Striker Ola Toivonen has since been the only astute foreign signing as the club lost €16 million in the transfer market over a three-year spell. Erik Pieters and Jeremain Lens both won international caps following their arrival in Eindhoven, but the millions of euros spent on Orlando Engelaar and Marcus Berg have been wasted. Indicative of it all was the gamble on Andy van der Meyde, who hobbled onto the training pitch and never reached full fitness. All involved with the PSV youth academy must have watched in horror when the rotund former international took the place of one youngster in the dressing room. It was not a good move.
Sending away Lemic may have been a victory for football economics, but he took with him a network on which PSV may have relied too much over the years. Reker has not been able to fill the void on short notice and left in December 2009, admitting that he did not have the qualifications to be a director. The PSV board should have hired someone else in 2007 and, in his few years at the club, many bridges were burned.
His successor Tiny Sanders used to be director of one of Holland's biggest diary firms, Campina. He set up the deal with the city, while also working on new sponsorship deals and for the first time the PSV shirt will feature a company name on the back, which is not from Philips or its subsidiary. Yet it was all too late to prevent the sale of Ibrahim Afellay to Barcelona and the slide from first place to third in 2011. Out of contract this summer, he was bound to go anyway, but the shortage of money made the club decide to take the €3 million in January. Afellay was off to play a bit-part in Barcelona's quest for every conceivable title in football and many may say that he made the right decision.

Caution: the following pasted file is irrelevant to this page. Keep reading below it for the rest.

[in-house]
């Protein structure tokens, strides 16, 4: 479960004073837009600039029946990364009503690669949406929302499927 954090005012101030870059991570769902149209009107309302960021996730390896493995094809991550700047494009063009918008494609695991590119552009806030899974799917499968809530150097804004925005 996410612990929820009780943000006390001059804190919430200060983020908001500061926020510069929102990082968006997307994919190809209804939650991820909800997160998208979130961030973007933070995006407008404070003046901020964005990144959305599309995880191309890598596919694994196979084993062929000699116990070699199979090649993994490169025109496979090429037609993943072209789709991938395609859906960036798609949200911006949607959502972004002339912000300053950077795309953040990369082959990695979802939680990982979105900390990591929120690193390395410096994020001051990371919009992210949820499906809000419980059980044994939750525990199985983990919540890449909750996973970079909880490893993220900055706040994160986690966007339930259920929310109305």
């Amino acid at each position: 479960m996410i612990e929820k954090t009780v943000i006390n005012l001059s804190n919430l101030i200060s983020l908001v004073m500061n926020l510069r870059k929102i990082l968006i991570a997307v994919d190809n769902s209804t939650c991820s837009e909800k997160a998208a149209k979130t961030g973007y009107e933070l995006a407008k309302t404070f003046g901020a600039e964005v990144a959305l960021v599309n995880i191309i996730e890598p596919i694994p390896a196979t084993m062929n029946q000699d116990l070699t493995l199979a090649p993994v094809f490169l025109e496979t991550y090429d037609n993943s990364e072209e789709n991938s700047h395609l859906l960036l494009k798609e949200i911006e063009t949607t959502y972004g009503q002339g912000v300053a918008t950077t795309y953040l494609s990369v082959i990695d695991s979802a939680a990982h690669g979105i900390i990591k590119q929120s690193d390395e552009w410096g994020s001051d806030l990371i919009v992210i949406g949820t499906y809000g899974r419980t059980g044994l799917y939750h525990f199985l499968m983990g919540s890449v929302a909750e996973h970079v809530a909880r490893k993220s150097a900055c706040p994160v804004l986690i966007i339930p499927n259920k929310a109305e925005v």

It could all have been so different if PSV had scored just once from a host of chances in their final away game at FC Groningen. A win would have secured second place and a seeded spot in the Champions League qualifiers, but it was not to be and now they have been forced to sell fans' favourite Balazs Dzsudzsak to Russia with no replacement in sight. Many supporters, too, are unhappy with coach Fred Rutten's style of play and, of course, his results, but the club cannot afford to fire him.
Next week the city council has to vote for the PSV-deal. With such a big club, one tends to think it will be fine. The deal was announced by the city councillor as pure paperwork with no money changing hands and even beneficial to the city in the long term. Experts had checked whether the European Union state subsidy laws were abided. Only, the European Commission can't be consulted beforehand so that remains a bit of a gamble.
Other, less prejudiced, experts believe the city of Eindhoven is going way over the line as there is too much money involved and the calculations are too optimistic. It could take years, though, before research is completed and that is if Brussels get involved at all. As long as nations like Greece and Portugal are in financial trouble, economically small PSV should be safe.